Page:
The FBI subpoenaed Newsweek for its subscription records on anyone named Robert Jacks, Jacques or Jocques. Other contemporary news magazines were probably similarly the recipients of targeted subpoenas.
It appears that the FBI’s all-encompassing investigation was in some respects superficial: the FBI investigated every person and conceivable record that might feature the name “Jacquez” (and variations thereof) even though “Jacquez” was probably a fake name that the man had used. Surely FBI investigators would have realized this, but nevertheless continued to track down any and all details they could related to the phony name.
Unresolved Leads and Dead Ends
Among the details uncovered when investigating Jacquez was that McVeigh buddy Michael Fortier’s former neighbor and associate Jim Rosencrans once shared a post office box with a “Robert Jacquez” in Odessa, Texas. This fact did little to contribute to understanding the man’s true identity—only denials were offered from Rosencrans with him saying that he had never heard of anyone using the name Jacquez in spite of evidently having shared a mail box with the man. Thus, this possible lead remains unresolved to the satisfaction of anyone curious enough to consider the lead possibly relevant. Who was it, and why wasn’t Rosencrans more thoroughly “motivated” to provide answers? Was the mailbox detail a red herring?
Yet another bizarre fact emerged concerning Jacquez as it relates to suspects in the investigation: the FBI discovered an address book in Terry Nichols’ home which featured the name “Jacquez” written out multiple times with variations on the spelling: Jacques, Jacquez, Jacks. The handwriting on the paper was thought to belong to Marife Nichols, Terry Nichols’ mail order bride from the Philippines, because the address book belonged to her. However, what exactly Marife (or someone else) was doing writing this name down on an otherwise blank page in her address book remains unknown and incredibly suspect. When interviewed about this unusual detail by Kevin Flynn of the Rocky Mountain News, former FBI lead investigator in the bombing case, Weldon Kennedy, claims he wasn’t even aware of the notebook or the writing found within it. This fact either shows a stunning level of ignorance and possible incompetence by the OKBOMB task force’s supposed leader, or, dishonesty. Kennedy would add “For the life of us, we were never able to pin (the Jacquez sighting) down.” Consider the fact that Weldon Kennedy lied about a significant detail of the investigation in his book, On Scene Commander, where Kennedy wrote that “the case would primarily be based on forensic evidence because there were no eyewitnesses.” Contrast that with the established fact that there were over 24 eyewitnesses in downtown Oklahoma City who saw Timothy McVeigh and a judgment about Weldon Kennedy’s honesty can be rendered.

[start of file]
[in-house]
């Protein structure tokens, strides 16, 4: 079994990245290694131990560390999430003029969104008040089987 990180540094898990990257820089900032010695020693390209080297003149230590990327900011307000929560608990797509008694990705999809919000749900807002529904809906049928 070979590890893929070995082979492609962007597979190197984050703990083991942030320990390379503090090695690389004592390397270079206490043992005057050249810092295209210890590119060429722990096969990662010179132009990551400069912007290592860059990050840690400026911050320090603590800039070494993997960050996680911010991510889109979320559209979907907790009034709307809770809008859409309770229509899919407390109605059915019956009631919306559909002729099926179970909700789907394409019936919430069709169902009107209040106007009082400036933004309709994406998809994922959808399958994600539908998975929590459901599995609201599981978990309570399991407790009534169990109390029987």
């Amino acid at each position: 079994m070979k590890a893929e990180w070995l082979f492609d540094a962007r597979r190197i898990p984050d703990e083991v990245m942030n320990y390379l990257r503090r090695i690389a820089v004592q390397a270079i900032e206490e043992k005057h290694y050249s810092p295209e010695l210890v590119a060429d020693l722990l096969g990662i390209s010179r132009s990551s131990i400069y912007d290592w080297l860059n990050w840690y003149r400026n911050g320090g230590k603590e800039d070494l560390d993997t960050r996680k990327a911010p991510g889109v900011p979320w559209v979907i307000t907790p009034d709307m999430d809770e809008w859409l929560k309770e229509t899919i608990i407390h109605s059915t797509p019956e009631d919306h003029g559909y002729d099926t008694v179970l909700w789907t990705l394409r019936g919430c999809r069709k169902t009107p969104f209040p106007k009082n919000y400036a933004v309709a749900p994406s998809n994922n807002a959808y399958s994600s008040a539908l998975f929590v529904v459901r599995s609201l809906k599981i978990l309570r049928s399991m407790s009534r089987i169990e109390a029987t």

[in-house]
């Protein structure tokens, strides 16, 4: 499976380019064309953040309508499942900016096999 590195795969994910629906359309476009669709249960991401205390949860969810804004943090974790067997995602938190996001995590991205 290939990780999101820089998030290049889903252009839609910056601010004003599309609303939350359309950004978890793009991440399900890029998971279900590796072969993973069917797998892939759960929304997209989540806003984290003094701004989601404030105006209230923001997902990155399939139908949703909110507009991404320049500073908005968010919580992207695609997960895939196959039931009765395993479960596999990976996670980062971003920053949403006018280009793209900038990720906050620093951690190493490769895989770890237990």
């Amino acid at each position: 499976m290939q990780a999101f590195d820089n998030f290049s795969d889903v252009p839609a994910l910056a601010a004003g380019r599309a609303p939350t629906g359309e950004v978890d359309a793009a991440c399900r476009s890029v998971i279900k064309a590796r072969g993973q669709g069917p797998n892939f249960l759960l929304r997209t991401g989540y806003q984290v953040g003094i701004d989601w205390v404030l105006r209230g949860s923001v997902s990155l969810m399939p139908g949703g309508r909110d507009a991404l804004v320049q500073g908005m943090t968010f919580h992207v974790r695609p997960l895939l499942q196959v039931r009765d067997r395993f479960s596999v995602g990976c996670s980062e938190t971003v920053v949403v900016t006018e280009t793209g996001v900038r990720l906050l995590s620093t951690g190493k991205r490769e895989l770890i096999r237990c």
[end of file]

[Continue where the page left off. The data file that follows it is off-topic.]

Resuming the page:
Ultimately the Jacquez leads were followed up on exhaustively over at least five years with no identification of the suspect being made. One of the obvious problems with the FBI’s seemingly exhaustive investigation was that the focus appeared to be on potential suspects whose actual real names were “Robert Jacquez” or variations thereof when it’s highly probable that the name was just an alias that the mystery man had used. This fact would prove to be the likely reason FBI investigators were stymied when trying to identify the man. Contributing to this failure is the fact that certain leads appear to not have been examined more aggressively: the Rosencrans lead, the notebook found in Nichols’ home, and finally, the fingerprint evidence.